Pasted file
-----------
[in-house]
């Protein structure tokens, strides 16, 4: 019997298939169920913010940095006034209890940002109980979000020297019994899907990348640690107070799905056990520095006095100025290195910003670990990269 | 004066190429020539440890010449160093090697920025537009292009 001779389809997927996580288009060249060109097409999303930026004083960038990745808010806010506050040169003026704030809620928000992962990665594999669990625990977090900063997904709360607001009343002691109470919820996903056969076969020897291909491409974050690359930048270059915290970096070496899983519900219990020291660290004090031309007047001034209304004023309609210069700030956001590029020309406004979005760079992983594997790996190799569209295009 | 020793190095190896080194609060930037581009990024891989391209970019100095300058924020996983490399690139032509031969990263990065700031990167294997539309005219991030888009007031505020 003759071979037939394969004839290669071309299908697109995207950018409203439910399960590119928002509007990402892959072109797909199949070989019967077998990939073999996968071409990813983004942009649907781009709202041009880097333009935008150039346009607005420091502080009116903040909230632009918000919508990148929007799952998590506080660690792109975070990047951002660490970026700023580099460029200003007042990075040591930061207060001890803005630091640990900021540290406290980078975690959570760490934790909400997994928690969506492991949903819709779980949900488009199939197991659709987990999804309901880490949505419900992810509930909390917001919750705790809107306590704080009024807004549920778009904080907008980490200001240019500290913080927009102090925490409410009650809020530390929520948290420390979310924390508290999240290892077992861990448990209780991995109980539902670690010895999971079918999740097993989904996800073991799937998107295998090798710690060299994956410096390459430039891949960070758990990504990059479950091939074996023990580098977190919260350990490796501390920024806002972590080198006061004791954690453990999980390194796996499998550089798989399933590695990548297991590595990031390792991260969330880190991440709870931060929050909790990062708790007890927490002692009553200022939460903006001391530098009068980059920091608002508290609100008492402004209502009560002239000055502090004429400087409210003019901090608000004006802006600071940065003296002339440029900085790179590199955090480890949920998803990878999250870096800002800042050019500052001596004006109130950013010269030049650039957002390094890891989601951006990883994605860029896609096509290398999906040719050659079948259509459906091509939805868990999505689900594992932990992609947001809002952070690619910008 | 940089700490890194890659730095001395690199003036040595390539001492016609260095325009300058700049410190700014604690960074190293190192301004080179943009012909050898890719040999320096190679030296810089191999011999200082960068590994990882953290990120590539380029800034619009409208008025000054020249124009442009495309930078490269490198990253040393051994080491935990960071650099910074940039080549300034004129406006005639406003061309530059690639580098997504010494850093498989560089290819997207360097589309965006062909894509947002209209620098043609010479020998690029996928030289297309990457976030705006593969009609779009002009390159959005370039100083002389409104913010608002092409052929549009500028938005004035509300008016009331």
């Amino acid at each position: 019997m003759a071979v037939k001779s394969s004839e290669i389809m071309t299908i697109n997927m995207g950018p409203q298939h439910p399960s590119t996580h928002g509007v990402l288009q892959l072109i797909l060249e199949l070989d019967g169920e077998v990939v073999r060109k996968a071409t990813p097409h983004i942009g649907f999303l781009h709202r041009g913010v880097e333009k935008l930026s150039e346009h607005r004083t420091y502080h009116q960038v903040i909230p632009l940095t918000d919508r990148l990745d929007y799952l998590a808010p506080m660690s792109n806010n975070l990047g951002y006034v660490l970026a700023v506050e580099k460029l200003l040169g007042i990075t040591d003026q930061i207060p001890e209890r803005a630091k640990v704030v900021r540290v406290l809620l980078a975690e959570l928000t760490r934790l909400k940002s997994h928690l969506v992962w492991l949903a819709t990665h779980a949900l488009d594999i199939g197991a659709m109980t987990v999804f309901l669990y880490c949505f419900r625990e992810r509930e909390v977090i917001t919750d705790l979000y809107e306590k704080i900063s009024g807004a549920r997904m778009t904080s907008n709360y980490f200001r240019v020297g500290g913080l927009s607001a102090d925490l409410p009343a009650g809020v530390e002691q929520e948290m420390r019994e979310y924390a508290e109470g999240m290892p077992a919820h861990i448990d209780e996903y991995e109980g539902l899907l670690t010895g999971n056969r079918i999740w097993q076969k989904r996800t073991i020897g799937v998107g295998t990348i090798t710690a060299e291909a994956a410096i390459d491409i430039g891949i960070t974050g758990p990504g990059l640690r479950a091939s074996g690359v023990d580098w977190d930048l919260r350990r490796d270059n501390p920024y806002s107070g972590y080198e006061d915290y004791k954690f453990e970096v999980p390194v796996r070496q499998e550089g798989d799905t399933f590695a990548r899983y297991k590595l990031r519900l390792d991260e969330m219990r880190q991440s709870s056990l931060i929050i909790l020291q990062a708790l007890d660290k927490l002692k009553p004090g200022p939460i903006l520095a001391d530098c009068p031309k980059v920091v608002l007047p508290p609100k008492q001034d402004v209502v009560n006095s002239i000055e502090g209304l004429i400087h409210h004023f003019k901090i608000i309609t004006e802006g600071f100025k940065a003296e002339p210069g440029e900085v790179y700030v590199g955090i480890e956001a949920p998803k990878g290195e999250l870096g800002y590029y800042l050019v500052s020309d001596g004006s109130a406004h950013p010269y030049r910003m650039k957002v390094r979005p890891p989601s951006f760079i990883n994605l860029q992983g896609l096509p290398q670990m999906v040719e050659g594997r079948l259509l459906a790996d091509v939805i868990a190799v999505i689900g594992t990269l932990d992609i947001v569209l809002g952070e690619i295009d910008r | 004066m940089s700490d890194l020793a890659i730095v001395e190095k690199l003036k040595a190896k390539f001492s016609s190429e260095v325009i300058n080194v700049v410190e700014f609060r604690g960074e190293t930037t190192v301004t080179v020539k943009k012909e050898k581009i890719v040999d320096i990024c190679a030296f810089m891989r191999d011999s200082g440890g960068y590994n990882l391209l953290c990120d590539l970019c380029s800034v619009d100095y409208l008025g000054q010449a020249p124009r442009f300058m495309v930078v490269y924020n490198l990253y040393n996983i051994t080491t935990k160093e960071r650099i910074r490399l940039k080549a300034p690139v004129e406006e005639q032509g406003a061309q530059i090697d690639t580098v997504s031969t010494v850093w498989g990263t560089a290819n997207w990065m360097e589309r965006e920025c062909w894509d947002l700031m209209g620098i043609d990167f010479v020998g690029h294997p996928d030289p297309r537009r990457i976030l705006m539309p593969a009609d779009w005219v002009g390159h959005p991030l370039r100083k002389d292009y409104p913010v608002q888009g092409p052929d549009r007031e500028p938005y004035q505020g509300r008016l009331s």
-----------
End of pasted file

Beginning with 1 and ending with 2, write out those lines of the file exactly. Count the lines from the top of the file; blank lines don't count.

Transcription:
[in-house]
């Protein structure tokens, strides 16, 4: 019997298939169920913010940095006034209890940002109980979000020297019994899907990348640690107070799905056990520095006095100025290195910003670990990269 | 004066190429020539440890010449160093090697920025537009292009 001779389809997927996580288009060249060109097409999303930026004083960038990745808010806010506050040169003026704030809620928000992962990665594999669990625990977090900063997904709360607001009343002691109470919820996903056969076969020897291909491409974050690359930048270059915290970096070496899983519900219990020291660290004090031309007047001034209304004023309609210069700030956001590029020309406004979005760079992983594997790996190799569209295009 | 020793190095190896080194609060930037581009990024891989391209970019100095300058924020996983490399690139032509031969990263990065700031990167294997539309005219991030888009007031505020 003759071979037939394969004839290669071309299908697109995207950018409203439910399960590119928002509007990402892959072109797909199949070989019967077998990939073999996968071409990813983004942009649907781009709202041009880097333009935008150039346009607005420091502080009116903040909230632009918000919508990148929007799952998590506080660690792109975070990047951002660490970026700023580099460029200003007042990075040591930061207060001890803005630091640990900021540290406290980078975690959570760490934790909400997994928690969506492991949903819709779980949900488009199939197991659709987990999804309901880490949505419900992810509930909390917001919750705790809107306590704080009024807004549920778009904080907008980490200001240019500290913080927009102090925490409410009650809020530390929520948290420390979310924390508290999240290892077992861990448990209780991995109980539902670690010895999971079918999740097993989904996800073991799937998107295998090798710690060299994956410096390459430039891949960070758990990504990059479950091939074996023990580098977190919260350990490796501390920024806002972590080198006061004791954690453990999980390194796996499998550089798989399933590695990548297991590595990031390792991260969330880190991440709870931060929050909790990062708790007890927490002692009553200022939460903006001391530098009068980059920091608002508290609100008492402004209502009560002239000055502090004429400087409210003019901090608000004006802006600071940065003296002339440029900085790179590199955090480890949920998803990878999250870096800002800042050019500052001596004006109130950013010269030049650039957002390094890891989601951006990883994605860029896609096509290398999906040719050659079948259509459906091509939805868990999505689900594992932990992609947001809002952070690619910008 | 940089700490890194890659730095001395690199003036040595390539001492016609260095325009300058700049410190700014604690960074190293190192301004080179943009012909050898890719040999320096190679030296810089191999011999200082960068590994990882953290990120590539380029800034619009409208008025000054020249124009442009495309930078490269490198990253040393051994080491935990960071650099910074940039080549300034004129406006005639406003061309530059690639580098997504010494850093498989560089290819997207360097589309965006062909894509947002209209620098043609010479020998690029996928030289297309990457976030705006593969009609779009002009390159959005370039100083002389409104913010608002092409052929549009500028938005004035509300008016009331």